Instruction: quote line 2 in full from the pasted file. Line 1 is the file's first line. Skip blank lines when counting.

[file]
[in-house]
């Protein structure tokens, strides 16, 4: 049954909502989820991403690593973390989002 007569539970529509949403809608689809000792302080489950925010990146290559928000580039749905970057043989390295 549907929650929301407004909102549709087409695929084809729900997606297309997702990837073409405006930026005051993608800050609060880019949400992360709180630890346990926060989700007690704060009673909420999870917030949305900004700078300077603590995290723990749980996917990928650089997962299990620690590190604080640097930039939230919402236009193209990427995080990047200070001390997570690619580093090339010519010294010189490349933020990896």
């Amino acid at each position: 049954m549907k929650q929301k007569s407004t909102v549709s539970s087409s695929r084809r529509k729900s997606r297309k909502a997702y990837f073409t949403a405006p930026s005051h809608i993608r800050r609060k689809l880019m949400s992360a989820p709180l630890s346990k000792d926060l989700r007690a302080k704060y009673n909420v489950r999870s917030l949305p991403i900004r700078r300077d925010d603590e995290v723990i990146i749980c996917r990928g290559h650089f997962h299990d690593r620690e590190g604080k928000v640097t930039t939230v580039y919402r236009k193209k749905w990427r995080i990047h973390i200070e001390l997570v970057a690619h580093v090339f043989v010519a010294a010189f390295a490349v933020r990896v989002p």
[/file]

């Protein structure tokens, strides 16, 4: 049954909502989820991403690593973390989002 007569539970529509949403809608689809000792302080489950925010990146290559928000580039749905970057043989390295 549907929650929301407004909102549709087409695929084809729900997606297309997702990837073409405006930026005051993608800050609060880019949400992360709180630890346990926060989700007690704060009673909420999870917030949305900004700078300077603590995290723990749980996917990928650089997962299990620690590190604080640097930039939230919402236009193209990427995080990047200070001390997570690619580093090339010519010294010189490349933020990896």